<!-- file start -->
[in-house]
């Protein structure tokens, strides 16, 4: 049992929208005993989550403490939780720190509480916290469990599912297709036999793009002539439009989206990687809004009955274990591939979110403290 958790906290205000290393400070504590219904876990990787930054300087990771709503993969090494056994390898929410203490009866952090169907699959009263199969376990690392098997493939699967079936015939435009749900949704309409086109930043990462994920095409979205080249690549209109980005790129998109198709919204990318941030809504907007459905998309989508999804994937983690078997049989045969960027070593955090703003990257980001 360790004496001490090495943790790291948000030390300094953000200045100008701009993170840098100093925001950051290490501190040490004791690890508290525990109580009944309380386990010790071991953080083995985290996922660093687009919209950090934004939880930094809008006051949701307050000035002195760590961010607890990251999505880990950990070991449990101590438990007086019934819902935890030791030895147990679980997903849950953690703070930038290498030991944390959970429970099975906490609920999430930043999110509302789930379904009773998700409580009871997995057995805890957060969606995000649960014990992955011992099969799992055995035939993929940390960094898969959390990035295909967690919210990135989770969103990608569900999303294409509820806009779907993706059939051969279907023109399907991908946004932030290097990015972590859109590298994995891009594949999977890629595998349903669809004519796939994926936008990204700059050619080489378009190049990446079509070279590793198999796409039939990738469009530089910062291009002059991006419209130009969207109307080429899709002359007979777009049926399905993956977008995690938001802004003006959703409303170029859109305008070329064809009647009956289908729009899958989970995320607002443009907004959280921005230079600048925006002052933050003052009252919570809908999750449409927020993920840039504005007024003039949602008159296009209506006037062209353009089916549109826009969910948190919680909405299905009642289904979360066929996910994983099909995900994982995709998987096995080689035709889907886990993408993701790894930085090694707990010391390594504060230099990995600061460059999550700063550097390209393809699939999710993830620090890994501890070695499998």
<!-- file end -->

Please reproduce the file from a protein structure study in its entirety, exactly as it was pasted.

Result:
[in-house]
């Protein structure tokens, strides 16, 4: 049992929208005993989550403490939780720190509480916290469990599912297709036999793009002539439009989206990687809004009955274990591939979110403290 958790906290205000290393400070504590219904876990990787930054300087990771709503993969090494056994390898929410203490009866952090169907699959009263199969376990690392098997493939699967079936015939435009749900949704309409086109930043990462994920095409979205080249690549209109980005790129998109198709919204990318941030809504907007459905998309989508999804994937983690078997049989045969960027070593955090703003990257980001 360790004496001490090495943790790291948000030390300094953000200045100008701009993170840098100093925001950051290490501190040490004791690890508290525990109580009944309380386990010790071991953080083995985290996922660093687009919209950090934004939880930094809008006051949701307050000035002195760590961010607890990251999505880990950990070991449990101590438990007086019934819902935890030791030895147990679980997903849950953690703070930038290498030991944390959970429970099975906490609920999430930043999110509302789930379904009773998700409580009871997995057995805890957060969606995000649960014990992955011992099969799992055995035939993929940390960094898969959390990035295909967690919210990135989770969103990608569900999303294409509820806009779907993706059939051969279907023109399907991908946004932030290097990015972590859109590298994995891009594949999977890629595998349903669809004519796939994926936008990204700059050619080489378009190049990446079509070279590793198999796409039939990738469009530089910062291009002059991006419209130009969207109307080429899709002359007979777009049926399905993956977008995690938001802004003006959703409303170029859109305008070329064809009647009956289908729009899958989970995320607002443009907004959280921005230079600048925006002052933050003052009252919570809908999750449409927020993920840039504005007024003039949602008159296009209506006037062209353009089916549109826009969910948190919680909405299905009642289904979360066929996910994983099909995900994982995709998987096995080689035709889907886990993408993701790894930085090694707990010391390594504060230099990995600061460059999550700063550097390209393809699939999710993830620090890994501890070695499998």